Commission of Audit recommendation – Hand VET back to the States
May 2, 2014 4 Comments
As a lot of you are probably aware by now the Australia News paper has reported that the Federal Governments Commission of Audit has recommended that the commonwealth should pull back from its involvement in vocational education and training. They should hand full policy control back to the states while still “rolling out market reforms “to achieve demand-driven VET outcomes”.”
So what does this most recent twist in the already winding path of the VET sector. I have to admit that I am in two minds about it. One thing that has always made the government-funded side of the VET industry problematic has been the fact that funding has been handled at both a state and federal level, meaning multiple possible sources of recurrent and non-recurrent funding all with differing rules and reporting requirements and different methods of applying and utilising the funding, with funding for the TAFE sector being somewhat separate from that relating to enterprise and commercial RTO’s. All of this of course meant that it was difficult even for those who knew the arena well to navigate it and get the best value for money and outcomes, but for those with that almost insider knowledge it was almost impossible. And for once I am in agreement with (and you won’t see this often) Martin Riordan from Tafe Directors Association when he says federal involvement had led to a “hybrid system” which had amplified confusion and red tape. One particular example of this in my mind is having a national regulator (ASQA) which not all states were forced to sign up to, fragmenting the regulatory system. I have never understood how you can have a national regulator (and lets avoid arguing about whether or not ASQA has done a good job or not) who is not responsible for all of the various areas it is supposed to be regulating.
There are essentially two things at stake here, one is who funds training and how is it funding and the other is policy and regulation of training providers. As has been pointed out on occasions and is mentioned in the article by Danny Bielik when he talks about Victoria “the role of the Victorian government, which owns large providers while maintaining its own regulator, was “eminently more conflicted”. Whether true or not a significant number of voices in the sector have always felt that TAFE’s not just in Victoria but across the country have had a much easier road with things like compliance and governance, audit and scope adjustments than either private or enterprise rto’s, being that the government both owned institutions and controlled the regulator for their state. Yet by the same token I also feel that the States have perhaps a better grasp (in some cases) of what is needed in terms of funding, an example of this was the Strategic Investment Fund rolled out through Skills Queensland (when it still existed). This provided focused funding to organisations to meet their skills needs in a meaningful way, unlike the federally funded National Workforce Development Fund which was to put it mildly at least in my opinion and ill-conceived right royal pain in the ass to both apply for, manage and attempt to get paid for. Apprenticeship funding however might be better controlled on a national level, at least from a macro point of view, with the states given latitude in terms of skill needs.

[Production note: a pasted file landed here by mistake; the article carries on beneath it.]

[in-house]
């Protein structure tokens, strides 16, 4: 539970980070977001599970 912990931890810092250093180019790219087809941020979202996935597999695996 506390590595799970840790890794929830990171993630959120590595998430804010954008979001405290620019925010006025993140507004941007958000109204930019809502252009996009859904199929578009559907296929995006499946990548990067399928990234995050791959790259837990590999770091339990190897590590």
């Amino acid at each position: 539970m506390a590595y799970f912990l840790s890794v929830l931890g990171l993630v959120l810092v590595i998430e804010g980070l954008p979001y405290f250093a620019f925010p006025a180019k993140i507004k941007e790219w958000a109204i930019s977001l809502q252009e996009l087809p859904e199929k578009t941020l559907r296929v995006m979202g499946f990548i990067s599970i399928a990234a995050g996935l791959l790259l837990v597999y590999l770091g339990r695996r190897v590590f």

So here is an idea;
- Regulation of all RTO’s be they TAFE, Enterprise or private, should be maintained at a federal level through a SINGLE I repeat SINGLE regulator and all RTO’s should be subjected to the same set of and application of regulations.
- Macro level policy around the general direction of the VET sector and the needs of nation in terms of its skilled and unskilled workforces should be a federal responsibility
- Funding of the VET sector should be handed back to the States to be directed to those areas of particular state need, informed by the macro level policy decisions made federally
- The state’s control the funding and the federal government controls the RTO’s themselves.
Anyway for what it is worth that is what I think.